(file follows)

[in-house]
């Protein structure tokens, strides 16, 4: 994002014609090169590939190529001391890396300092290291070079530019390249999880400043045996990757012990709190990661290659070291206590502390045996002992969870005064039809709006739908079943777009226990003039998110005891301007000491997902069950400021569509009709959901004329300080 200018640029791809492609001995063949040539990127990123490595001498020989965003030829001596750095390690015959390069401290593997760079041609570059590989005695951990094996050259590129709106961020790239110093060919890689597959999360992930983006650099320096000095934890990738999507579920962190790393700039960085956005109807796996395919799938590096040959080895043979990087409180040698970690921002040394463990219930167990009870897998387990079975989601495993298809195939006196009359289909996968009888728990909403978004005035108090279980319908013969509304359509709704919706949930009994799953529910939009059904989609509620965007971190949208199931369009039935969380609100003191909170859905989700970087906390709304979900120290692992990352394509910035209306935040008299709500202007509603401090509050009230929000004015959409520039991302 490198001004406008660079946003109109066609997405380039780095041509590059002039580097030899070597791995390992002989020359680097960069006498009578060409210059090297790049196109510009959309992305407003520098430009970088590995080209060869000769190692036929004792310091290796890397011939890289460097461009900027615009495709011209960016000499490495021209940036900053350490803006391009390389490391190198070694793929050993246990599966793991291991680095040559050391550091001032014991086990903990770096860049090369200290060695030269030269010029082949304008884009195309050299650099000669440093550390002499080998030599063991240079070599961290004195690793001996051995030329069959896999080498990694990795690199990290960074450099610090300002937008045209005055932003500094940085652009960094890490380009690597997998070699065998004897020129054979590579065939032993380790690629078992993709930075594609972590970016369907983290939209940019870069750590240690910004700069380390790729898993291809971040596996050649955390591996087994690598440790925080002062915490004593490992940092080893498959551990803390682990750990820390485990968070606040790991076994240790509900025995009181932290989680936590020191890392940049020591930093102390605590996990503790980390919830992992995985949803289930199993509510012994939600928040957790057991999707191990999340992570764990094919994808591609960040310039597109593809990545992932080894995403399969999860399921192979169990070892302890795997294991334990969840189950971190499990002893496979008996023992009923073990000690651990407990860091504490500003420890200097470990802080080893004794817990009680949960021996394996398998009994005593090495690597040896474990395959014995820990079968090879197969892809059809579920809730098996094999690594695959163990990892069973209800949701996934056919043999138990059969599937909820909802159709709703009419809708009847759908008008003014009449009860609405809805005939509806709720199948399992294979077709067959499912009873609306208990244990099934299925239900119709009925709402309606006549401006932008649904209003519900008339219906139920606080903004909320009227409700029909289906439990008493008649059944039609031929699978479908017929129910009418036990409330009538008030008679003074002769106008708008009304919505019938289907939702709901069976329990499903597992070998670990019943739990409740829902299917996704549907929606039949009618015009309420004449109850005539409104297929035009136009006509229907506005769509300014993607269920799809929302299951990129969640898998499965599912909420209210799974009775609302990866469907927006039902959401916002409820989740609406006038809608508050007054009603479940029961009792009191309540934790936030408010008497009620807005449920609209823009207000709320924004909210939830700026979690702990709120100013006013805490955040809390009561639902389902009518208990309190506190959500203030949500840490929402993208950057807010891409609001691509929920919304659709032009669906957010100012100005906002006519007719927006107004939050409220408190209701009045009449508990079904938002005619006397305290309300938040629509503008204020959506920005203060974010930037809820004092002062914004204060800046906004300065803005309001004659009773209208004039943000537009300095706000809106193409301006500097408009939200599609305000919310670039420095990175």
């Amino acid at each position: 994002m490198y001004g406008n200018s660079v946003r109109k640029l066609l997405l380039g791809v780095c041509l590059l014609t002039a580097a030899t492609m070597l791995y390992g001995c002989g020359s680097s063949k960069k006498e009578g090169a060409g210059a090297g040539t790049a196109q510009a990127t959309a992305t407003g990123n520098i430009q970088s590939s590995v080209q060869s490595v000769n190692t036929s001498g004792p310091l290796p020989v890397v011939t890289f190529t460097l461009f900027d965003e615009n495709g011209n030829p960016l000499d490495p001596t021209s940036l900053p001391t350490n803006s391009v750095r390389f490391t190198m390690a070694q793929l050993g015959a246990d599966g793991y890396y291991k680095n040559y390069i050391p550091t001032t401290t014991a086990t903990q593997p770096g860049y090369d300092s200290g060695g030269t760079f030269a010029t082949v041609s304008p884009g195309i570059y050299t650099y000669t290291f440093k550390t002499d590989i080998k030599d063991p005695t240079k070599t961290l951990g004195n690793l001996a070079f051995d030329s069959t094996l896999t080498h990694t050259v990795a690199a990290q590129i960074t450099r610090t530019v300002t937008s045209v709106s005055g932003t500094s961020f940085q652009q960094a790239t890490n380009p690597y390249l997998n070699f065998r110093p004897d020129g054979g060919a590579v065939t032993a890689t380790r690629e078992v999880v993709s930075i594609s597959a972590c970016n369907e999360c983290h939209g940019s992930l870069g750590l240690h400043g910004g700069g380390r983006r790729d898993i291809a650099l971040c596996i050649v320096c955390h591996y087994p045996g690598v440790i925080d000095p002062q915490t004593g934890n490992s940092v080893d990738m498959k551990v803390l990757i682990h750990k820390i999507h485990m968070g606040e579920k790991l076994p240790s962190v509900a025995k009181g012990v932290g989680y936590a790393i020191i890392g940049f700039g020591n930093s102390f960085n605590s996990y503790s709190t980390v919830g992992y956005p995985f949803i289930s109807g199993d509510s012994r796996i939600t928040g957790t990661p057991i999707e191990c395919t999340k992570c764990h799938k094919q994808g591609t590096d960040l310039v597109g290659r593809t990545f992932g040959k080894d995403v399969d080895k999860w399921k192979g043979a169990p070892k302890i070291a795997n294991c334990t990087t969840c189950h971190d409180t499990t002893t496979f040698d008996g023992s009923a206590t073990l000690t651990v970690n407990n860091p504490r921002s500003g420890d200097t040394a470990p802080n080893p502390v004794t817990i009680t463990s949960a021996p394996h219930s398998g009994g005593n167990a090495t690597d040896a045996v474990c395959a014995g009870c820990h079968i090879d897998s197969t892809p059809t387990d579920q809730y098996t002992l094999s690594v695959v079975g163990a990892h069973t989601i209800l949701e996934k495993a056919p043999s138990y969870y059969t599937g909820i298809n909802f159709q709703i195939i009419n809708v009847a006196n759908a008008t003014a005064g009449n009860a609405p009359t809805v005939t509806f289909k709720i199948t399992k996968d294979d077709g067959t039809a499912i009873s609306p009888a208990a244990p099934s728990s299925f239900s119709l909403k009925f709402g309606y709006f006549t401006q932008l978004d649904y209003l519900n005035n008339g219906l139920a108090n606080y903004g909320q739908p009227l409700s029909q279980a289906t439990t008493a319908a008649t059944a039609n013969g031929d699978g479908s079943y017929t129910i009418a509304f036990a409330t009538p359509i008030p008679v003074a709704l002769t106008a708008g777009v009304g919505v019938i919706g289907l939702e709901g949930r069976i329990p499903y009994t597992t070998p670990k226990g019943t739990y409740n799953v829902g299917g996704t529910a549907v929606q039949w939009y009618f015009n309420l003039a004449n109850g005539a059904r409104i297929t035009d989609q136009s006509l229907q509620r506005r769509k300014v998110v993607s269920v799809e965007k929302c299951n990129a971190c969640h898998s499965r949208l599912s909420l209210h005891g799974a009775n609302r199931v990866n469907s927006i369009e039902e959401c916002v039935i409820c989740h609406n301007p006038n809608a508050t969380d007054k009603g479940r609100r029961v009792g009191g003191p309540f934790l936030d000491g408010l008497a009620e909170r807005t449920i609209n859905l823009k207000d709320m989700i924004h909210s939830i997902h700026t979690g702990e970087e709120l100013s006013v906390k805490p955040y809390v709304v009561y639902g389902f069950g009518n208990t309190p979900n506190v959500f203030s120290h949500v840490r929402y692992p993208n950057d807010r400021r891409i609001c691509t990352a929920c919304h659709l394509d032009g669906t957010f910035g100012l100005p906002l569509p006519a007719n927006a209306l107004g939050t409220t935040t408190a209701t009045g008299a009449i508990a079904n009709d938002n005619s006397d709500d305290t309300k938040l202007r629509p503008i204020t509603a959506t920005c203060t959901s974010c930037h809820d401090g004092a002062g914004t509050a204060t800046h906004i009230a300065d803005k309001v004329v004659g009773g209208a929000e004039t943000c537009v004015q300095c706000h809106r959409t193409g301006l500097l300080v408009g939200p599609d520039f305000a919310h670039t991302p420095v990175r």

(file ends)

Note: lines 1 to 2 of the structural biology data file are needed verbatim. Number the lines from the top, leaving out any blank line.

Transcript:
[in-house]
């Protein structure tokens, strides 16, 4: 994002014609090169590939190529001391890396300092290291070079530019390249999880400043045996990757012990709190990661290659070291206590502390045996002992969870005064039809709006739908079943777009226990003039998110005891301007000491997902069950400021569509009709959901004329300080 200018640029791809492609001995063949040539990127990123490595001498020989965003030829001596750095390690015959390069401290593997760079041609570059590989005695951990094996050259590129709106961020790239110093060919890689597959999360992930983006650099320096000095934890990738999507579920962190790393700039960085956005109807796996395919799938590096040959080895043979990087409180040698970690921002040394463990219930167990009870897998387990079975989601495993298809195939006196009359289909996968009888728990909403978004005035108090279980319908013969509304359509709704919706949930009994799953529910939009059904989609509620965007971190949208199931369009039935969380609100003191909170859905989700970087906390709304979900120290692992990352394509910035209306935040008299709500202007509603401090509050009230929000004015959409520039991302 490198001004406008660079946003109109066609997405380039780095041509590059002039580097030899070597791995390992002989020359680097960069006498009578060409210059090297790049196109510009959309992305407003520098430009970088590995080209060869000769190692036929004792310091290796890397011939890289460097461009900027615009495709011209960016000499490495021209940036900053350490803006391009390389490391190198070694793929050993246990599966793991291991680095040559050391550091001032014991086990903990770096860049090369200290060695030269030269010029082949304008884009195309050299650099000669440093550390002499080998030599063991240079070599961290004195690793001996051995030329069959896999080498990694990795690199990290960074450099610090300002937008045209005055932003500094940085652009960094890490380009690597997998070699065998004897020129054979590579065939032993380790690629078992993709930075594609972590970016369907983290939209940019870069750590240690910004700069380390790729898993291809971040596996050649955390591996087994690598440790925080002062915490004593490992940092080893498959551990803390682990750990820390485990968070606040790991076994240790509900025995009181932290989680936590020191890392940049020591930093102390605590996990503790980390919830992992995985949803289930199993509510012994939600928040957790057991999707191990999340992570764990094919994808591609960040310039597109593809990545992932080894995403399969999860399921192979169990070892302890795997294991334990969840189950971190499990002893496979008996023992009923073990000690651990407990860091504490500003420890200097470990802080080893004794817990009680949960021996394996398998009994005593090495690597040896474990395959014995820990079968090879197969892809059809579920809730098996094999690594695959163990990892069973209800949701996934056919043999138990059969599937909820909802159709709703009419809708009847759908008008003014009449009860609405809805005939509806709720199948399992294979077709067959499912009873609306208990244990099934299925239900119709009925709402309606006549401006932008649904209003519900008339219906139920606080903004909320009227409700029909289906439990008493008649059944039609031929699978479908017929129910009418036990409330009538008030008679003074002769106008708008009304919505019938289907939702709901069976329990499903597992070998670990019943739990409740829902299917996704549907929606039949009618015009309420004449109850005539409104297929035009136009006509229907506005769509300014993607269920799809929302299951990129969640898998499965599912909420209210799974009775609302990866469907927006039902959401916002409820989740609406006038809608508050007054009603479940029961009792009191309540934790936030408010008497009620807005449920609209823009207000709320924004909210939830700026979690702990709120100013006013805490955040809390009561639902389902009518208990309190506190959500203030949500840490929402993208950057807010891409609001691509929920919304659709032009669906957010100012100005906002006519007719927006107004939050409220408190209701009045009449508990079904938002005619006397305290309300938040629509503008204020959506920005203060974010930037809820004092002062914004204060800046906004300065803005309001004659009773209208004039943000537009300095706000809106193409301006500097408009939200599609305000919310670039420095990175």